Antlers (Movie Review)

Antlers (Movie Review)

One of the more anticipated Horror films of 2021 has to be the Scott Cooper (Crazy Heart 2009, Hostiles 2017) directed and Guillermo del Toro (Hellboy 2004, Pan’s Labyrinth 2006) produced Antlers. Having an unfortunate original release date of April 2020, it was one of many films affected by the Covid-19 pandemic and delayed twice. Finally arriving in theaters on October 29th through Searchlight Pictures, does Antlers live up to all the hype?

ANTLERS. Photo by Kimberley French. © 2021 20th Century Studios All Rights Reserved

It starts off with a man, Frank (Scott Haze: Child of God 2013, Venom 2018), who manufactures methamphetamine in an old abandoned mine with a partner. One day, as his young son Aiden waits outside in his truck, He is attacked by an unseen creature, as are his partner and Aiden when he goes to investigate. They are not killed, but killing was not the intent. It falls to Frank’s older son, Lucas, (Jeremy T. Thomas), older than Aiden but still a child, to ensure his father and brother are taken care of as their condition quickly worsens. 

Lucas’s teacher, Julia (Keri Russell: Dark Skies 2013, Star Wars: The Rise of Skywalker 2019) takes notice of his aloof behavior and withdrawal from his classmates, and especially his talented but disturbing drawings. She suspects abuse before long, but she’s wrong and things are worse than she could have imagined. That’s because the monster in Antlers is a wendigo, a popular monster to adapt, but unfortunately often by less than stellar films found in bargain bins.

However, Antlers takes a somewhat different approach to the monster than normal and is arguably the best portrayal of a wendigo yet. The wendigo isn’t a traditional monster per se, but a curse that turns anyone afflicted into a mindless, endlessly ravenous beast. Frank is particularly affected, being extremely violent and nothing more than a creature driven only by hunger. Aiden is less affected and retains much of his human mind for now. Lucas does his best to keep them fed and locked away, but it’s all too much for one boy to contain alone.

ANTLERS. Photo by Kimberley French. © 2021 20th Century Studios All Rights Reserved

These aforementioned parts are the best things about the film. The core characters are likable, Aiden’s struggles at home and school are tense, and the wendigo is legitimately scary, and gets scarier the longer the film goes on. The problem is that the story touches on too many themes and has too many characters to possibly finish without some rough edges. Julia has a traumatic past that has permeated every part of her life, and there is past tension with her brother Paul (Jesse Plemons: Breaking Bad series, The Irishman 2019), who is the town sheriff, because of it. This conflict is not necessary or even healthy for the plot, and ultimately feels like extra baggage.

The conflicts can be seen as adjacent to abuse, abandonment, PTSD, and addiction just to name some. It’s as if the story has something to say about all of those things but it’s an impossible task to reconcile them all to any kind of satisfaction. This is an example of a script that is a little too deep and complex for its own good. 

It is an overall dark film, and not just in terms of story and characters. The cinematography is awash in a gloomy haze that makes the entire film feel like an endlessly overcast day. It sets the tone perfectly and Cooper shows only what is necessary, never giving away too much. Things change quickly in this story, and he does a good job of keeping the viewer feeling unsafe while always being a step behind the changes. The performances are good, Russell and Plemons always are, but the characters feel derivative or even useless in some cases. The script is missing something needed to really have them connect with the audience. Special mention to Thomas, who makes Lucas interesting and genuinely ‘off’ compared to those around him. Good performance, especially for a kid.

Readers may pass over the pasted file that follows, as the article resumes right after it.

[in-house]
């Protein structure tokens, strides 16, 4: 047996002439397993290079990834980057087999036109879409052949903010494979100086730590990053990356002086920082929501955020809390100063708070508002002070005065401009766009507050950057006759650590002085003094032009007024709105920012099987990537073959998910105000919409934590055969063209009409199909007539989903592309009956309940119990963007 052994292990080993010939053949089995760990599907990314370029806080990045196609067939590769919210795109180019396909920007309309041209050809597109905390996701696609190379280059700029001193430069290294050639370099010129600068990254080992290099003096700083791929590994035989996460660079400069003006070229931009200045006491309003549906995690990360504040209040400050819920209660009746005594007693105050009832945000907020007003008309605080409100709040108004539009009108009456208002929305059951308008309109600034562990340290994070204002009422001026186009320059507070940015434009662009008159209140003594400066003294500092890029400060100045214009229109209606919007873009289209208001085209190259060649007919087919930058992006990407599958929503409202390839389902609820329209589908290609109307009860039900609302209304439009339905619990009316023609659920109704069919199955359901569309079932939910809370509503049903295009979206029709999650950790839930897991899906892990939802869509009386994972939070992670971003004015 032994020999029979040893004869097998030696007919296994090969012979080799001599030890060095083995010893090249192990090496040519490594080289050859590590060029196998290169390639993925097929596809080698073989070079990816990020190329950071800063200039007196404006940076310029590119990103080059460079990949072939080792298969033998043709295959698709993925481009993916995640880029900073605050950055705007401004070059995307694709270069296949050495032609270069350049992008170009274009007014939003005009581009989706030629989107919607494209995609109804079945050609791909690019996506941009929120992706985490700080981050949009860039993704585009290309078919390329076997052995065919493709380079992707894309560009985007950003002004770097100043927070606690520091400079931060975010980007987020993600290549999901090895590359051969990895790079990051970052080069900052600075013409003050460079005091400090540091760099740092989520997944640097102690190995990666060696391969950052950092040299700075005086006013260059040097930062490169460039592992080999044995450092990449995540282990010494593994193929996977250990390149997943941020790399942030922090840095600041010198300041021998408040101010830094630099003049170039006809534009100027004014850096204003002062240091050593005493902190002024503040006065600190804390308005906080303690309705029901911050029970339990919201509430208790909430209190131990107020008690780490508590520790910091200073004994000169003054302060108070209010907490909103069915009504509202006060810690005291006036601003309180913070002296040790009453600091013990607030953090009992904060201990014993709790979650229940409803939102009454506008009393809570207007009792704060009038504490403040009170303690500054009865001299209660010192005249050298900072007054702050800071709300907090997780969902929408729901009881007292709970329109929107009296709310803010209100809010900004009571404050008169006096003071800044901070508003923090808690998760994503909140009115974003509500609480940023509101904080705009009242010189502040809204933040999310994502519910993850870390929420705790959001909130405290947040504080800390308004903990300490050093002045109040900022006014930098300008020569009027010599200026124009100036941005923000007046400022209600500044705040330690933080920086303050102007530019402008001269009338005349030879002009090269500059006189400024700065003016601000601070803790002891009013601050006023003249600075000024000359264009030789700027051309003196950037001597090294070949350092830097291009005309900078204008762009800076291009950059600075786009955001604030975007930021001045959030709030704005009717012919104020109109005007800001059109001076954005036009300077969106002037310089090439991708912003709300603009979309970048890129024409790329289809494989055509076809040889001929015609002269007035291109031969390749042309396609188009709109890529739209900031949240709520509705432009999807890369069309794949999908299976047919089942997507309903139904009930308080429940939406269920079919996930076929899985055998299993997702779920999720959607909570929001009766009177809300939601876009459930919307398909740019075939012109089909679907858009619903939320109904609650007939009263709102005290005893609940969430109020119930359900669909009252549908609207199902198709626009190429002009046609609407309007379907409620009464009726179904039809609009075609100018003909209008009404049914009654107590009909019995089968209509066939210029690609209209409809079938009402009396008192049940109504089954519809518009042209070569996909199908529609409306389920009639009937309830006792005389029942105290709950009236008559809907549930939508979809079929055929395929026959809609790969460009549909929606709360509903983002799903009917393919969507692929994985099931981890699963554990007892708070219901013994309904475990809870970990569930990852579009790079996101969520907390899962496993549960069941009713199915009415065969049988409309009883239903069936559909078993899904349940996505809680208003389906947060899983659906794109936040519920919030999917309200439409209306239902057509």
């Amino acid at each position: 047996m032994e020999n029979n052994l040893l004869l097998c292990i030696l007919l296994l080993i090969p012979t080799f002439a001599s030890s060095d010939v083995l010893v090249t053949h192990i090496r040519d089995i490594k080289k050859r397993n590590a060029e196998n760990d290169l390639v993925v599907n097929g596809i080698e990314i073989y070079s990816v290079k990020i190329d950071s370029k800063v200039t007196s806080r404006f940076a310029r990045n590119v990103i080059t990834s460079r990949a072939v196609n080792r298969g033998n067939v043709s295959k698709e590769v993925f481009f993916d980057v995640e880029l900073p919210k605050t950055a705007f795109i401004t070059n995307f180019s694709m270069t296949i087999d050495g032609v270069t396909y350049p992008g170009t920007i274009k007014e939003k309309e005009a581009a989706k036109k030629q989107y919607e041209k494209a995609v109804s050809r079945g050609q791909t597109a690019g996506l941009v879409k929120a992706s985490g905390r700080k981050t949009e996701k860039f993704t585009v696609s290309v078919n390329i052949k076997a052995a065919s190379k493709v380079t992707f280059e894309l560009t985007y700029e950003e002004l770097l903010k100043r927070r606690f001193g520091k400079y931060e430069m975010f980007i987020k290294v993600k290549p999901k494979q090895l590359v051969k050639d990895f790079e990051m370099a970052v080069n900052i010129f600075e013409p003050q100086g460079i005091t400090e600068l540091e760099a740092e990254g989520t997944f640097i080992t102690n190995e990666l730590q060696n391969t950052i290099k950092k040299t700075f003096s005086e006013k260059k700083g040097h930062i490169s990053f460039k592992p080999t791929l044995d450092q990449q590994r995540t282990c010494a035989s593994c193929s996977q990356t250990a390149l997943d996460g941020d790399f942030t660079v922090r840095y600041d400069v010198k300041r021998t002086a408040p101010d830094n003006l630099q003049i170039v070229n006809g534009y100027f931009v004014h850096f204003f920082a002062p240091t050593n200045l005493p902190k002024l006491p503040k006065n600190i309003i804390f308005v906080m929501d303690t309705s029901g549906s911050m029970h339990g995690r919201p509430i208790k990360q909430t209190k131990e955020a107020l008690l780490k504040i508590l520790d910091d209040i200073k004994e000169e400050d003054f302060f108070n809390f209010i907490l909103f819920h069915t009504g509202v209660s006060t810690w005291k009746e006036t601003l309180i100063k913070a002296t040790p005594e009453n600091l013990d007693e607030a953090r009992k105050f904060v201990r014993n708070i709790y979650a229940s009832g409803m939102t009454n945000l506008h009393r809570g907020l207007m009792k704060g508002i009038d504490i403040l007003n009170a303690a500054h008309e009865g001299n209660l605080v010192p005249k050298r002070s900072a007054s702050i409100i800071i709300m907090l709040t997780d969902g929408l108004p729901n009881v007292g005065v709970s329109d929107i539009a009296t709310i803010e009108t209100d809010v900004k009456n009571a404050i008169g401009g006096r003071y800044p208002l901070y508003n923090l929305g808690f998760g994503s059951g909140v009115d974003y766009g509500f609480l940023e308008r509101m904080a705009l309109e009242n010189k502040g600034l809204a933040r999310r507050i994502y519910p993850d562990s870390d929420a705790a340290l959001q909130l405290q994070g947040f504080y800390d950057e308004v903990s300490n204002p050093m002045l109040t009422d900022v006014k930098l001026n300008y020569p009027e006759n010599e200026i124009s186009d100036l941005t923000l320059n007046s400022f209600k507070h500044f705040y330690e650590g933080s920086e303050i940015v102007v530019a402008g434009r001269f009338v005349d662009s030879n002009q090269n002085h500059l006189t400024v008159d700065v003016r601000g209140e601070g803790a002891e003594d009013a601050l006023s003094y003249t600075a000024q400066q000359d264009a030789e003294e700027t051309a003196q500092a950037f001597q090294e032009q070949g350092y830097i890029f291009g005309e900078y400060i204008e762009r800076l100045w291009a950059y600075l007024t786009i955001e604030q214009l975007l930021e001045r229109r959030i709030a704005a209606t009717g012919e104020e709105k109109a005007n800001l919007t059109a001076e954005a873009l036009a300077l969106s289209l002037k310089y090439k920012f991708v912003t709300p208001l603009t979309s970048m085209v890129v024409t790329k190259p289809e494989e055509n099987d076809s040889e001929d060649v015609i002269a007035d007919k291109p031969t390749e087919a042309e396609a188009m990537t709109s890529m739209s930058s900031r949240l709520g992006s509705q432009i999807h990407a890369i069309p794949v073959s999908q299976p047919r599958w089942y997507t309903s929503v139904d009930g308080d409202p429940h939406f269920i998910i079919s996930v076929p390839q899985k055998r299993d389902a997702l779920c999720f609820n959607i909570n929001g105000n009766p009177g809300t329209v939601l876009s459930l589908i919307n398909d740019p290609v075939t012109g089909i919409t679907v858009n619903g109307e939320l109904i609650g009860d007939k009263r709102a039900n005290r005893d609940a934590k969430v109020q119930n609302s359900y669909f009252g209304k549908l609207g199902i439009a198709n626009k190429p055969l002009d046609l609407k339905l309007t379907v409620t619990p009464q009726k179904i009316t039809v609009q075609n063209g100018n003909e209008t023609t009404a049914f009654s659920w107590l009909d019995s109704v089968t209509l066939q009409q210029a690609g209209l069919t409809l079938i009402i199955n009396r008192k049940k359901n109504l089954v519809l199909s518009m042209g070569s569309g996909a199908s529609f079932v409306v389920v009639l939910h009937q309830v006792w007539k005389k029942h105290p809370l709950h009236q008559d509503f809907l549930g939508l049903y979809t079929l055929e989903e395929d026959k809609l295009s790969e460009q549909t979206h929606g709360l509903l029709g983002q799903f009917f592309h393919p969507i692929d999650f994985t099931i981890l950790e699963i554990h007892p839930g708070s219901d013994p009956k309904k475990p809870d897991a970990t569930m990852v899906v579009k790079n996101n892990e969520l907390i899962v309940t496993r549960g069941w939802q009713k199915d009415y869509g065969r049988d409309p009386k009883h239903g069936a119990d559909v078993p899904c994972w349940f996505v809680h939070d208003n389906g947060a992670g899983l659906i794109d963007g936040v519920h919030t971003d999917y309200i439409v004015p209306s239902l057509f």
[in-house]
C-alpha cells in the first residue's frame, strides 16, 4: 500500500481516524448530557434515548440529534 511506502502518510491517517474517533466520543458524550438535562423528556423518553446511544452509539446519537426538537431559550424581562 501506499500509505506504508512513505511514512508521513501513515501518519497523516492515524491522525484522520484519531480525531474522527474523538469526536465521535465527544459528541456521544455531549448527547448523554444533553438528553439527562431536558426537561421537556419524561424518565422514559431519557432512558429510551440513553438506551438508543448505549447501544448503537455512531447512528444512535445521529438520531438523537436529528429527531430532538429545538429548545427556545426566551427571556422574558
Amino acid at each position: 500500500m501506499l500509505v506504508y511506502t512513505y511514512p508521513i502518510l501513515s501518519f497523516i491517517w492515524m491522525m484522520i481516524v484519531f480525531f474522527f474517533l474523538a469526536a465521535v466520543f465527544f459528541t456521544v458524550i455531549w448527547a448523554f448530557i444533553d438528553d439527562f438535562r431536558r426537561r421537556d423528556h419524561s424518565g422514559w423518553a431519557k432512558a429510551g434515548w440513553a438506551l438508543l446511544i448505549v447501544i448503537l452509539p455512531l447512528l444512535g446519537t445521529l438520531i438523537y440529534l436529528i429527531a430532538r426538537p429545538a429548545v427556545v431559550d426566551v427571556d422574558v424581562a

ANTLERS. Photo by Kimberley French. © 2021 20th Century Studios All Rights Reserved

Overall, Antlers is a rich plot that lives up to expectations in many ways, but also falls a bit short in trying to become as cohesive as it wants. The story is sad, the characters sadder, and the various sad themes weigh too much to give the story proper buoyancy. Although, Horror fans will find plenty to enjoy whether it be violence or atmosphere, and the monster concepts and effects are excellent. It’s too bad the script didn’t go through another draft before filming, because this film could have been better than it is. For these reasons, Cryptic Rock gives Antlers 3.5 out of 5 stars. 

Searchlight Pictures

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Roger Maléspin
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Roger is a Writer and Editor born and raised in New York City. A lifelong bibliophile, he spends most of his time delving into stories or honing his craft. When not flexing the pen, he can be found in any number of bars and coffee shops around New York, drawing inspiration from the kaleidoscope of stories and experiences that make up the greatest city in the world. His love of the written word is nearly matched by his affinity for Horror movies, and he can quote from the classics up to today's films. Holding strong convictions rooted deep in the religion of Metal, do not be surprised if you run into him, literally, in a circle pit during a Metal show somewhere in the city.

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